Giving city nightlife a surge of energy


October 11, 2001|By Tricia Bishop | Tricia Bishop,SUN STAFF

Latin music spills from the open door of the Cuban restaurant and nightclub; inside, well-dressed folks in their 30s shimmy to the beats, showing off their salsa moves. In the bistro next door, a 40ish couple sits near a 20ish one, heads bent together, reading the Italian menu.

A few establishments up, two piano players bang out impromptu versions of Sisqo's "Thong Song" while onlookers of all ages howl. Farther on, in another nightclub, young men and women dressed in the kitschy gear of the '70s line-dance on a multicolored floor lighted from below.

Outside, people mill in the businesses' shared plaza, sipping drinks and flirting.

It's just another Saturday night in Baltimore.

Whoa! Back up there. Baltimore?

The natives are the first to admit it: We may have some pretty cool daytime attractions, but except for a few places like Fells Point and Canton, our nightlife has been, shall we say, somewhat lacking.

But in bits and pieces over the last three years, an entertainment leviathan has grown quietly in our midst - right across from the Inner Harbor. It's Power Plant Live!, a complex so energetic it comes with its own exclamation point." `What is there to do in Baltimore?' That's always been the big question," says Carroll R. Armstrong, president and chief executive officer of the Baltimore Area Convention and Visitors Association. "Baltimoreans are always running down to D.C. for nightlife, but with Power Plant Live!, they can stay right downtown and enjoy themselves in a venue where you're allowed to walk around with your drinks. It makes you feel like you're in New Orleans."

While it's not exactly Bourbon Street, Power Plant Live! does have some of that New Orleans Mardi Gras feel. Most of its businesses exist under an arena liquor license, so you really can wander about outside with alcohol in tow, street-festival style, as long as you stay within the plaza's confines. And the businesses at Power Plant Live! are as varied as the parade floats that snake through the Big Easy.

There's Howl at the Moon, a dueling-piano bar specializing in good-naturedly bawdy entertainment; Bar Baltimore, a bare-bones, highly social party bar for (according to Chris Kelly, the assistant manager) "people who aren't afraid to come out and puke on their shoes once in a while"; Babalu Grill, an upscale Cuban restaurant that turns nightclub come 11 p.m. Thursday through Saturday; Have a Nice Day CafM-i, a psychedelic, retro-themed dance club prone to "pimp-and-ho" parties; McFadden's Restaurant & Saloon, a Manhattan transplant with wood-lined walls and big-screen televisions; Mondo Bondo, a locally owned Italian bistro serving food until 2:30 a.m.; Maryland Art Place, a gallery showing only Maryland artists; and Bill Bateman's, the sixth restaurant/bar in the Maryland chain and, according to some, home of Baltimore's best wings.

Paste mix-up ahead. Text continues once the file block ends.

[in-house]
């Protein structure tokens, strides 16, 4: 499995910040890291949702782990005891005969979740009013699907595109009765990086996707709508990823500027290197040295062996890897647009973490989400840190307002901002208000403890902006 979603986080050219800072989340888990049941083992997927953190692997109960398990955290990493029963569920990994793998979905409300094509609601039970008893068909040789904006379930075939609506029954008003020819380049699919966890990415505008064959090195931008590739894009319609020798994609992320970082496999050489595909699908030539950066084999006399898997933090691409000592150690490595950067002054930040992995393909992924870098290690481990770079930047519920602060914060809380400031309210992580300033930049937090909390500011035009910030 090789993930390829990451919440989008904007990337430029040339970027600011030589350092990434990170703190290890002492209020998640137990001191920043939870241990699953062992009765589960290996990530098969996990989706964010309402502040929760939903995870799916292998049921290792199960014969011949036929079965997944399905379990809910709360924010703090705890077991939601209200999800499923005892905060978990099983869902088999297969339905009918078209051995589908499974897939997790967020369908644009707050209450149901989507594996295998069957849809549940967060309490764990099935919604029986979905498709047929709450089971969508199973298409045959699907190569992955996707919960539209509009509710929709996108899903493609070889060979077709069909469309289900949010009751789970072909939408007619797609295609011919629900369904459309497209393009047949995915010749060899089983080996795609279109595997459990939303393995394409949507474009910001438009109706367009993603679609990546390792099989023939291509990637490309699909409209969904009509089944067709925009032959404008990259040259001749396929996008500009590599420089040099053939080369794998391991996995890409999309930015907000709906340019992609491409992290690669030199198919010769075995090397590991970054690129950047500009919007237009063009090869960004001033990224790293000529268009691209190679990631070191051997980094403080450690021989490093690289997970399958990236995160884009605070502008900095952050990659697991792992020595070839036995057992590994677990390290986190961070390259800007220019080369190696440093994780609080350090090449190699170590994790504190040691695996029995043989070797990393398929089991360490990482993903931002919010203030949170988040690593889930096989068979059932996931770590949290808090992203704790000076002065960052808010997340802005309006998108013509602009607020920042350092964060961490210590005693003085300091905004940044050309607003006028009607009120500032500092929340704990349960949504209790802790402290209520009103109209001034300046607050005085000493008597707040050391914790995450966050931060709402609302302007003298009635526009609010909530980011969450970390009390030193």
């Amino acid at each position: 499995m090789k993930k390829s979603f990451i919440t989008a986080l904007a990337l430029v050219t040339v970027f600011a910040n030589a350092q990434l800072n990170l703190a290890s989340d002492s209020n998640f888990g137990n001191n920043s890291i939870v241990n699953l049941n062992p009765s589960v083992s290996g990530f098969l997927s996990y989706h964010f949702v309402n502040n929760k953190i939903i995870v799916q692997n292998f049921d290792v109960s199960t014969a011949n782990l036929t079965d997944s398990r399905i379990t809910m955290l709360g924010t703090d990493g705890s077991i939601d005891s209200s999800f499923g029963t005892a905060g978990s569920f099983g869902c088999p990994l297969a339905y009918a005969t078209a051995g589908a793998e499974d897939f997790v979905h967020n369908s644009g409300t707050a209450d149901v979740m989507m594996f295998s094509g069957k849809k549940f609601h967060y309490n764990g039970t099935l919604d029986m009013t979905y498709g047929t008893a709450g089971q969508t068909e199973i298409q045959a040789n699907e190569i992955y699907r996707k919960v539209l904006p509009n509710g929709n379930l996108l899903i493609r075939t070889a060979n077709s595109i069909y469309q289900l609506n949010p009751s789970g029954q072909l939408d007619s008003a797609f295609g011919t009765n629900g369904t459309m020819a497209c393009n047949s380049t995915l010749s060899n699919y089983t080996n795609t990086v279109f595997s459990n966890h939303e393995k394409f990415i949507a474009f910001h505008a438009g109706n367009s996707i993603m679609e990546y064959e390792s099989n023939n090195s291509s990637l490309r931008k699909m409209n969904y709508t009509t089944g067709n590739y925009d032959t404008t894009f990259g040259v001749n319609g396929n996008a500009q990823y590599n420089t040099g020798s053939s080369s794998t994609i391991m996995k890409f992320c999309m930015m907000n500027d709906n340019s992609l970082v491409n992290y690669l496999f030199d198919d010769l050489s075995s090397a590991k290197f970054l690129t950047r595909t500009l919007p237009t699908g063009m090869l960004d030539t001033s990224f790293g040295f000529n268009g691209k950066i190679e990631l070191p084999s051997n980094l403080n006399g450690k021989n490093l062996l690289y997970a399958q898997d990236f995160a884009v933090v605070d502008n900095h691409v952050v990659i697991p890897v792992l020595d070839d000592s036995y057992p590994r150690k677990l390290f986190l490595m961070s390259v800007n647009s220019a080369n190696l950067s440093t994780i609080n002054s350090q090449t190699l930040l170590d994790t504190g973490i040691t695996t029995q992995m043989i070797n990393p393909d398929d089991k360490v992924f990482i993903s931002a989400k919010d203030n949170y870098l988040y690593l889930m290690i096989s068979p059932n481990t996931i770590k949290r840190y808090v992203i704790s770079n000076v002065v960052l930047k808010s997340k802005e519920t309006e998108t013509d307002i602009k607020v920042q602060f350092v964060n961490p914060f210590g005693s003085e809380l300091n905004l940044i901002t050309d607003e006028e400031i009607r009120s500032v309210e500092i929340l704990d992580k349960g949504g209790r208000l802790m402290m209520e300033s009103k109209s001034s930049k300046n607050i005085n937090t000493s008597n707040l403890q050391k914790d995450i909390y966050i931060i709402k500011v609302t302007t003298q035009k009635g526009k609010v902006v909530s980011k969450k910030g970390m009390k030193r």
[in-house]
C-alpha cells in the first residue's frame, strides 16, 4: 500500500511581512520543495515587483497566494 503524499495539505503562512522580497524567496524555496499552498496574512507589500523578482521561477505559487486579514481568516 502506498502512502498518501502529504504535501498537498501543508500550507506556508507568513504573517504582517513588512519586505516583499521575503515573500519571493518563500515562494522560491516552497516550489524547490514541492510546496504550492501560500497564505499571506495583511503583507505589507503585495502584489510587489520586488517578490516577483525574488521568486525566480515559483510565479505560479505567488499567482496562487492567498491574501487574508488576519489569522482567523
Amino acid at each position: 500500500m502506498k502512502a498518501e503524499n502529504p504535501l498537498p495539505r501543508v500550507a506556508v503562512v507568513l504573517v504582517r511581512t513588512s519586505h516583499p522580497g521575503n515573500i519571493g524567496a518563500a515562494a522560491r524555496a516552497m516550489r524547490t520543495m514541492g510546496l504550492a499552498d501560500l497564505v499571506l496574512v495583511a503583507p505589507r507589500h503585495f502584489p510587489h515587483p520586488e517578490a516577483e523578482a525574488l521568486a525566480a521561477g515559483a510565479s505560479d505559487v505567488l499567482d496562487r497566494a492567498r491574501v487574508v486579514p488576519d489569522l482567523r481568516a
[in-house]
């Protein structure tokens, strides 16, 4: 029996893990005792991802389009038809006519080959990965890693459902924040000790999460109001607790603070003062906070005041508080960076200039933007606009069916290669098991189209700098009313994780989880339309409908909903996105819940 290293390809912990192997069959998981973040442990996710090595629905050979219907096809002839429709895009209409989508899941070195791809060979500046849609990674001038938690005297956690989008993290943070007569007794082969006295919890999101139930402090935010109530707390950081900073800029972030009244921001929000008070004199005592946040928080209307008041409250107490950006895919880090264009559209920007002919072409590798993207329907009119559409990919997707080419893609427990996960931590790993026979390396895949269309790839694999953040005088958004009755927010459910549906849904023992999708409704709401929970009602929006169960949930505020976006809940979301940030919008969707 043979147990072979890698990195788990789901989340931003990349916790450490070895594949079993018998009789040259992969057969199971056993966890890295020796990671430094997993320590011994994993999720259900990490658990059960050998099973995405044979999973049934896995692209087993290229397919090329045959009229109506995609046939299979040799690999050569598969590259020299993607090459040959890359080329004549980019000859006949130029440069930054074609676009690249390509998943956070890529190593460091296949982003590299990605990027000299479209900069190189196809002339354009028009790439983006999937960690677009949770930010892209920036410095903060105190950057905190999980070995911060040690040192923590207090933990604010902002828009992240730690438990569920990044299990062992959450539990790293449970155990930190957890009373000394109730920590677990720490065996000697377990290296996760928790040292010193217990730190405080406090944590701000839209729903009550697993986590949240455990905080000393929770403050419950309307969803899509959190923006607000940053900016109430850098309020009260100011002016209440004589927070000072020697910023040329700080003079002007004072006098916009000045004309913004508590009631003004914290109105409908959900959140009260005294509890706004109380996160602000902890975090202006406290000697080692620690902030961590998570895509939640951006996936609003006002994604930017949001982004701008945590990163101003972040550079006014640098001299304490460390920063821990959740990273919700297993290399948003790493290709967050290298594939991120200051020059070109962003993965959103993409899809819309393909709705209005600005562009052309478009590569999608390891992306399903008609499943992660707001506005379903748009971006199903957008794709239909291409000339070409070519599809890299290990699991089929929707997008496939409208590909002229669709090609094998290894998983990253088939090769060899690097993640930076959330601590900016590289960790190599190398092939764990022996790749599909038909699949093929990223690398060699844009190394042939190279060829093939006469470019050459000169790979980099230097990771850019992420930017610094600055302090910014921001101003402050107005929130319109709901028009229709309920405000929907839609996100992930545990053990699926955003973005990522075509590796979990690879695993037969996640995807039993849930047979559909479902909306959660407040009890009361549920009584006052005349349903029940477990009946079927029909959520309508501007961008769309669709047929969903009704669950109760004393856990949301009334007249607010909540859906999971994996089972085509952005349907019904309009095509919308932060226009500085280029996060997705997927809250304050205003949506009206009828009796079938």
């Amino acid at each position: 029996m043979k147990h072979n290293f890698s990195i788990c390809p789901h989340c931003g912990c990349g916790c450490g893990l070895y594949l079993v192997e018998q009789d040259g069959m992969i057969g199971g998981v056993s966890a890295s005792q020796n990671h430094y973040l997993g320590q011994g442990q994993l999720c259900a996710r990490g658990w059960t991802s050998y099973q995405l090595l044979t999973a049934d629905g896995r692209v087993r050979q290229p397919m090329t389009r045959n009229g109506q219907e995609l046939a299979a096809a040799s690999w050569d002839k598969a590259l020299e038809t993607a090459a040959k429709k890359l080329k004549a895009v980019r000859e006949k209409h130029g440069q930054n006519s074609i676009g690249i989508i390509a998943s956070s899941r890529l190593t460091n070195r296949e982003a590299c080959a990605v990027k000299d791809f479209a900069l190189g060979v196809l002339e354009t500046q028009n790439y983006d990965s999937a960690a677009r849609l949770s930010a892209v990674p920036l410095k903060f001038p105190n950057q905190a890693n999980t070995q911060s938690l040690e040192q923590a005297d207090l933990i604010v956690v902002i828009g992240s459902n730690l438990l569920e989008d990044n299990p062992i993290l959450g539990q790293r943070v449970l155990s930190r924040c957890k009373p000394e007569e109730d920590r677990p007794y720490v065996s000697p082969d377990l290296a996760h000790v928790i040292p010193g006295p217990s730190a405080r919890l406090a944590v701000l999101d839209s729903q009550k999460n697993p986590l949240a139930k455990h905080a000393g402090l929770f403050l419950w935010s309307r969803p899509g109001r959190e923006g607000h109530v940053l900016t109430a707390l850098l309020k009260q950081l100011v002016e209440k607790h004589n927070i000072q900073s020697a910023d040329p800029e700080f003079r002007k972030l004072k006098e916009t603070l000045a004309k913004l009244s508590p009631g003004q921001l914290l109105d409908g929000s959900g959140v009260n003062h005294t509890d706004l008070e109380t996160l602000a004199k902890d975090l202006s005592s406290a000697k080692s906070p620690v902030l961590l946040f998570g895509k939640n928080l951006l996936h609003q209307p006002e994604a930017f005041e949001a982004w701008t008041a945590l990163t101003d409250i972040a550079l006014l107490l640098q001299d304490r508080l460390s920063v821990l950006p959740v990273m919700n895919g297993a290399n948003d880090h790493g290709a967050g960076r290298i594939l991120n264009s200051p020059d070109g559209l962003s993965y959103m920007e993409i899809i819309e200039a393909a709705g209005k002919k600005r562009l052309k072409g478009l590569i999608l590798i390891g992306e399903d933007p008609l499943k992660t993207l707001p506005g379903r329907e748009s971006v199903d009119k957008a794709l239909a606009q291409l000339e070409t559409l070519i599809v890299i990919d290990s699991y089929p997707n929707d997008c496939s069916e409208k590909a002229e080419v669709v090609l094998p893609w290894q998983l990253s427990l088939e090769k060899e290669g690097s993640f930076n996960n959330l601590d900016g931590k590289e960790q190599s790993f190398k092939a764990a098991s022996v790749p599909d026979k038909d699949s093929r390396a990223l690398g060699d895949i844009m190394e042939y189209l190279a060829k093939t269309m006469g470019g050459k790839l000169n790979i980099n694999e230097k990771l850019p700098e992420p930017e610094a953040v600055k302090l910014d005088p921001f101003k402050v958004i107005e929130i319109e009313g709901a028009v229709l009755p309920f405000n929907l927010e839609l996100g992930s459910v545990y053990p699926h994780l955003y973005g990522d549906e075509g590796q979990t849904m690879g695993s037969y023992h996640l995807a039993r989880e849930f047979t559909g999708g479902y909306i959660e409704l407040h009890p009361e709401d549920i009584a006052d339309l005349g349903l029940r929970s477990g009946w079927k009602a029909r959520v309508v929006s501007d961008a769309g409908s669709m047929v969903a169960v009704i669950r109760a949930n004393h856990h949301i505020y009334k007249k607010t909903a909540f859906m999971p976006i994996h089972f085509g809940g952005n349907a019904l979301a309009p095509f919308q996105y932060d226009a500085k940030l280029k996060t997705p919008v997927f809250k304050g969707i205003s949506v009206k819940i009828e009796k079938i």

Ruth's Chris Steakhouse and the Havana Club, a high-end Latin nightclub and cigar bar, were already on site when plans for Power Plant Live! were drawn up, but they've since been adopted into the grouping.

And those businesses are just what the complex offers now. Expected to open by next spring are an Improv comedy club, a concert hall with seating for 2,500, a sushi restaurant (Bamboo), an upscale lounge (Time) and an outdoor, "island-themed" bar.

A good mix

"There's nothing more important than tenant mix," says Reed Cordish, the development director for the Power Plant Live! project. "That's something we were very careful about, creating something that would appeal to everybody."

But who a business appeals to is often governed by the tick of the clock.

In the early evening, it's time for the dinner crowd - older couples, younger groups, families. As night falls, so does the number of patrons above the age of 40. While Babalu targets people in their 30s, and the Havana Club goes for professionals in their 30s and up, after 10:30 p.m., the majority of businesses at Power Plant Live! are filled with guests in their 20s.

"We were quite concerned about that at first," says David Sadeghi, the chief operating officer of Big Steaks Management, which oversees the Havana Club, Ruth's Chris and Babalu. "But the young crowd at other places helped, actually. Adults still want to see young people, and they can come and sit out here [at the plaza tables] and watch the young people run up and down and make fools of themselves."

Young adults as sport: It could be counted as an unofficial Power Plant Live! attraction.

On a recent Saturday night, Karen Kulesz, a Towson University senior, has a poor-woman's tiara pinned to her head announcing her 21st birthday. (She came to Power Plant Live! because "it's really easy to barhop here.")

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